Lauren Smith: I did not know that she was as outspoken as she is, which actually really appreciated, because with her being so outspoken, she talked a lot about how – It was something along the lines of “know your truth and don’t let anybody to take that away from you.” We talked about race and gender, intersexuality, which was goo that she highlighted on, especially with her being a trans woman. There’s a lot of things that I didn’t know and was educated in.
Ramsey: What was your favorite part of the overall evening with Dominique Jackson?
Smith: My favorite part, I would say, was seeing how closely her character and her were so similar. Electra is the person who’s not afraid to put somebody in their place, and she is more like a person who’s more kind and more forgiving. I just liked seeing her personality.
I would definitely like to go to more LGBTQ events. I just really like learning, I don’t want to say the culture, but things that I’m unfamiliar with, especially in the world, you not always going to be familiar with everybody. And so, I feel like it’s best that you get educated on these events, and not just your own assumptions about different people and different groups.
Ramsey: Would you recommend to an EMU who is unfamiliar with the TV show or just the topics – would you recommend that this to a student .
Smith: I definitely would. Even if these topics make people uncomfortable, I would recommend it to them, because sometimes, you need to be uncomfortable to grow or to learn.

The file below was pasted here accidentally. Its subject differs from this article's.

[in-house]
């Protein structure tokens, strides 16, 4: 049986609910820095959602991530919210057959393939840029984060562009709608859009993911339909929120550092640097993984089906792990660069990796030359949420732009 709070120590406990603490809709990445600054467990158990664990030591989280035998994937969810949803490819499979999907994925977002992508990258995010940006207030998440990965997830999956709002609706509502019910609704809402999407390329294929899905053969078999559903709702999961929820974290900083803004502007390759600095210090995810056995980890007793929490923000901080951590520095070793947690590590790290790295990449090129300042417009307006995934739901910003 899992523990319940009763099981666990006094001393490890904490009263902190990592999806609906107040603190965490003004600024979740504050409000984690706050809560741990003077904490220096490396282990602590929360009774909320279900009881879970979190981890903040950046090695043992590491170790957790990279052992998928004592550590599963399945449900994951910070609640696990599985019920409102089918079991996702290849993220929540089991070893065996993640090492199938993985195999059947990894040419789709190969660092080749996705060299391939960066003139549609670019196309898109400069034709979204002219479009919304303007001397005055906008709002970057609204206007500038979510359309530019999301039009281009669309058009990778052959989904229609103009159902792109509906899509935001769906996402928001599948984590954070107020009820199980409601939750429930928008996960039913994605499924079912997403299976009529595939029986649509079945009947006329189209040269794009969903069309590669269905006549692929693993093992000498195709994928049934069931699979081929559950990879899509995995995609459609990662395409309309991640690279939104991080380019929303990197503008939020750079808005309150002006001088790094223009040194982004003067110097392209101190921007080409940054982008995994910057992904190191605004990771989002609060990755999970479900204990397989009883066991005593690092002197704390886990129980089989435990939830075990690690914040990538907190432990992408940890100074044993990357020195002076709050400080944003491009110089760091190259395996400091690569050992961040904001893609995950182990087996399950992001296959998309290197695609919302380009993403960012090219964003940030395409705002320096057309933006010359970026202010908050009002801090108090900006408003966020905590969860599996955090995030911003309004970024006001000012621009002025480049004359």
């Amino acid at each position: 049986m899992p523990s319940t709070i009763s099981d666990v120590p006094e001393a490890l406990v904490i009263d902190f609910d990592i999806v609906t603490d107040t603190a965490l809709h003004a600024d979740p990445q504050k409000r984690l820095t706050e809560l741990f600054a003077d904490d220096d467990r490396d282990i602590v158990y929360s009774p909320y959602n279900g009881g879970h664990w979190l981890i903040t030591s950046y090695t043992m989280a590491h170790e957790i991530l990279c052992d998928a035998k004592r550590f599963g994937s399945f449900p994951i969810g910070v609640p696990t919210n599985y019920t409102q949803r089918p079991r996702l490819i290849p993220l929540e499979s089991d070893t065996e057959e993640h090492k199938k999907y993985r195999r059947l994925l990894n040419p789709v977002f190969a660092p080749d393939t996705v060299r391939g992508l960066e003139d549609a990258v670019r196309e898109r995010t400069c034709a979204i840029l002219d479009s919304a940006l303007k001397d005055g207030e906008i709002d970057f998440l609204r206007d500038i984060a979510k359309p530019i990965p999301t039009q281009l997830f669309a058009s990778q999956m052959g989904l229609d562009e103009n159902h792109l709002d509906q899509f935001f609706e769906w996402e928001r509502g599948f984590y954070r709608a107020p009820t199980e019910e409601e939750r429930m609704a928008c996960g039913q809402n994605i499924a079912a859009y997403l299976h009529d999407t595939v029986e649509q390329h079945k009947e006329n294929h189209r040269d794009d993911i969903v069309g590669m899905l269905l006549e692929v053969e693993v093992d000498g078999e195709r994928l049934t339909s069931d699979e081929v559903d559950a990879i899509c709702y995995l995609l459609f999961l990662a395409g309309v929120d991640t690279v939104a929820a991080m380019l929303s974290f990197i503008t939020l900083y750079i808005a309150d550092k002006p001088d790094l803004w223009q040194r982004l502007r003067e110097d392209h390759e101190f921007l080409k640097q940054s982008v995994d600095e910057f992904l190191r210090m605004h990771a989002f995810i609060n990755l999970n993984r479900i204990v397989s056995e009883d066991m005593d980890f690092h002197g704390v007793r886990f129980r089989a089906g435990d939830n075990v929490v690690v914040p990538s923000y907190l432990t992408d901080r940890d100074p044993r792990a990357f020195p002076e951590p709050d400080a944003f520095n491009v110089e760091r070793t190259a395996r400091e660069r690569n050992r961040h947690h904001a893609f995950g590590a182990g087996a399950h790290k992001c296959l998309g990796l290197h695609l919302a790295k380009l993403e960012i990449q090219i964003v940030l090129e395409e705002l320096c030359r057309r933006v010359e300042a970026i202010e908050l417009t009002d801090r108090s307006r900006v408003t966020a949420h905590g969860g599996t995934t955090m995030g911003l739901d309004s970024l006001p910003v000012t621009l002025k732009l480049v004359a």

I don’t know everybody who was in that crowd, but I remember she was talking about black people specifically, and there were white people in the audience. I think, even with them just being there, I think they took a lot from it. She wasn’t afraid to do that. I would definitely suggest everybody to come.
Cabansag: We hope you enjoyed these exclusive interviews with those involved with the “Evening with Dominique Jackson” event. You can find an article with more details about the event itself at easternecho.com. If there are any other events on campus or in the Ypsilanti community that you want an in-depth look at, please don’t hesitate to let us know! You can contact us via email at firstname.lastname@example.org.
Thanks for tuning in, and we’ll see you on November 25th for your Monday news briefing! This is Ronia-Isabel Cabansag, signing off.
The Eastern Echo Podcast is directed by Ronia-Isabel Cabansag and produced by Rylee Barnsdale. This episode was written by Bianca Ramsey.